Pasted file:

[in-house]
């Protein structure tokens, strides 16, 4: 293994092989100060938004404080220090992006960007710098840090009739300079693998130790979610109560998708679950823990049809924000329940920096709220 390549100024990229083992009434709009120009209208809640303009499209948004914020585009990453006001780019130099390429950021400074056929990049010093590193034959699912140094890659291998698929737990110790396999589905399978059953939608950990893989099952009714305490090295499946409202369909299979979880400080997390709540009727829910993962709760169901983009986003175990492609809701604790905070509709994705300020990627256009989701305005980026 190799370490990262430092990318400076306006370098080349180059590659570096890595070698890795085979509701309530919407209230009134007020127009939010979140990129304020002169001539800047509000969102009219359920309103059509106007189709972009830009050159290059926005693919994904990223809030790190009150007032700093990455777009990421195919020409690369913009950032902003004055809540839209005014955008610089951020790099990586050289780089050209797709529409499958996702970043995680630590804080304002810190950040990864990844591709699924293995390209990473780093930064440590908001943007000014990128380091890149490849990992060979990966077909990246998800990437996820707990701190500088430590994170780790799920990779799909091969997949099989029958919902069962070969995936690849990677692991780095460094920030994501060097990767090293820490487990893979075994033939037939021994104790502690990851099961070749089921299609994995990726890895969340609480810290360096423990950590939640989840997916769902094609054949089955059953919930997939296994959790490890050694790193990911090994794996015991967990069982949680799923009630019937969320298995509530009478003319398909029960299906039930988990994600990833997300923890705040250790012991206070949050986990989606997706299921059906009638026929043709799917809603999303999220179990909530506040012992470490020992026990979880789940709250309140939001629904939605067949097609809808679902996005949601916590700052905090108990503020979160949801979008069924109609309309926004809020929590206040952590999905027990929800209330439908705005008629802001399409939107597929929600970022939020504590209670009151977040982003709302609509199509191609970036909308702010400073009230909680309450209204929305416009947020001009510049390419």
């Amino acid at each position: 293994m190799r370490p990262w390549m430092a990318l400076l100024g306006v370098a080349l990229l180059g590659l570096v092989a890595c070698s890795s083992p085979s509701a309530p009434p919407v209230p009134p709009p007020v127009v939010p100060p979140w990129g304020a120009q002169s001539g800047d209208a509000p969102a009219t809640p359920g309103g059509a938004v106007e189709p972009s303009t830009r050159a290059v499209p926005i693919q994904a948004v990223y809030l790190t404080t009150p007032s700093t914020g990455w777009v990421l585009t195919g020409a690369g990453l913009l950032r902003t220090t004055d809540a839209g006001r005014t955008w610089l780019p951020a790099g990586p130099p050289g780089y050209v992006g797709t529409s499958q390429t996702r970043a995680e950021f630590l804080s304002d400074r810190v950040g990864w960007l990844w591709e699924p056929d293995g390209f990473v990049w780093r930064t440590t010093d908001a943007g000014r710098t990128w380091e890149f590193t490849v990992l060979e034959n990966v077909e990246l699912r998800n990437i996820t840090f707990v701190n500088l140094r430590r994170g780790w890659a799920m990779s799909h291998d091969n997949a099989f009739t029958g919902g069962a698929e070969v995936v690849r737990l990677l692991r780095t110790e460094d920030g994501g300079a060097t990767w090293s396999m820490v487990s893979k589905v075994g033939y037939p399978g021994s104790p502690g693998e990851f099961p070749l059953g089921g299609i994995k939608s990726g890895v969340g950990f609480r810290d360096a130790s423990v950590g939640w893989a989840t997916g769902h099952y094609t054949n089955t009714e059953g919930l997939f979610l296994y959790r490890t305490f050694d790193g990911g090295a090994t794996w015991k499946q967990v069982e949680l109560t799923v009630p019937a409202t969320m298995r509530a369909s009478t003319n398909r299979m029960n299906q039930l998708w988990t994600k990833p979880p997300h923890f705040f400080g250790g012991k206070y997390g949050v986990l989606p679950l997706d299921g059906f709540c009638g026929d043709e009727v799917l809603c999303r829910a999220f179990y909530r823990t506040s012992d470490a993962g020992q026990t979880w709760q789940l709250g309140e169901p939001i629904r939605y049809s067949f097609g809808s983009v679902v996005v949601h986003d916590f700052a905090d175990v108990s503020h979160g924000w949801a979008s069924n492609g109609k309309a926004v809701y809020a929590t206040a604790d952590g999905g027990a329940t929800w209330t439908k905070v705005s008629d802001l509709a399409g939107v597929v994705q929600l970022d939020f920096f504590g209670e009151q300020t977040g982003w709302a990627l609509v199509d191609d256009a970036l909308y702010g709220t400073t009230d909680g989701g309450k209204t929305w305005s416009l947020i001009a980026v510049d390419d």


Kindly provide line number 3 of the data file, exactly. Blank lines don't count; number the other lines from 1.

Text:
């Amino acid at each position: 293994m190799r370490p990262w390549m430092a990318l400076l100024g306006v370098a080349l990229l180059g590659l570096v092989a890595c070698s890795s083992p085979s509701a309530p009434p919407v209230p009134p709009p007020v127009v939010p100060p979140w990129g304020a120009q002169s001539g800047d209208a509000p969102a009219t809640p359920g309103g059509a938004v106007e189709p972009s303009t830009r050159a290059v499209p926005i693919q994904a948004v990223y809030l790190t404080t009150p007032s700093t914020g990455w777009v990421l585009t195919g020409a690369g990453l913009l950032r902003t220090t004055d809540a839209g006001r005014t955008w610089l780019p951020a790099g990586p130099p050289g780089y050209v992006g797709t529409s499958q390429t996702r970043a995680e950021f630590l804080s304002d400074r810190v950040g990864w960007l990844w591709e699924p056929d293995g390209f990473v990049w780093r930064t440590t010093d908001a943007g000014r710098t990128w380091e890149f590193t490849v990992l060979e034959n990966v077909e990246l699912r998800n990437i996820t840090f707990v701190n500088l140094r430590r994170g780790w890659a799920m990779s799909h291998d091969n997949a099989f009739t029958g919902g069962a698929e070969v995936v690849r737990l990677l692991r780095t110790e460094d920030g994501g300079a060097t990767w090293s396999m820490v487990s893979k589905v075994g033939y037939p399978g021994s104790p502690g693998e990851f099961p070749l059953g089921g299609i994995k939608s990726g890895v969340g950990f609480r810290d360096a130790s423990v950590g939640w893989a989840t997916g769902h099952y094609t054949n089955t009714e059953g919930l997939f979610l296994y959790r490890t305490f050694d790193g990911g090295a090994t794996w015991k499946q967990v069982e949680l109560t799923v009630p019937a409202t969320m298995r509530a369909s009478t003319n398909r299979m029960n299906q039930l998708w988990t994600k990833p979880p997300h923890f705040f400080g250790g012991k206070y997390g949050v986990l989606p679950l997706d299921g059906f709540c009638g026929d043709e009727v799917l809603c999303r829910a999220f179990y909530r823990t506040s012992d470490a993962g020992q026990t979880w709760q789940l709250g309140e169901p939001i629904r939605y049809s067949f097609g809808s983009v679902v996005v949601h986003d916590f700052a905090d175990v108990s503020h979160g924000w949801a979008s069924n492609g109609k309309a926004v809701y809020a929590t206040a604790d952590g999905g027990a329940t929800w209330t439908k905070v705005s008629d802001l509709a399409g939107v597929v994705q929600l970022d939020f920096f504590g209670e009151q300020t977040g982003w709302a990627l609509v199509d191609d256009a970036l909308y702010g709220t400073t009230d909680g989701g309450k209204t929305w305005s416009l947020i001009a980026v510049d390419d």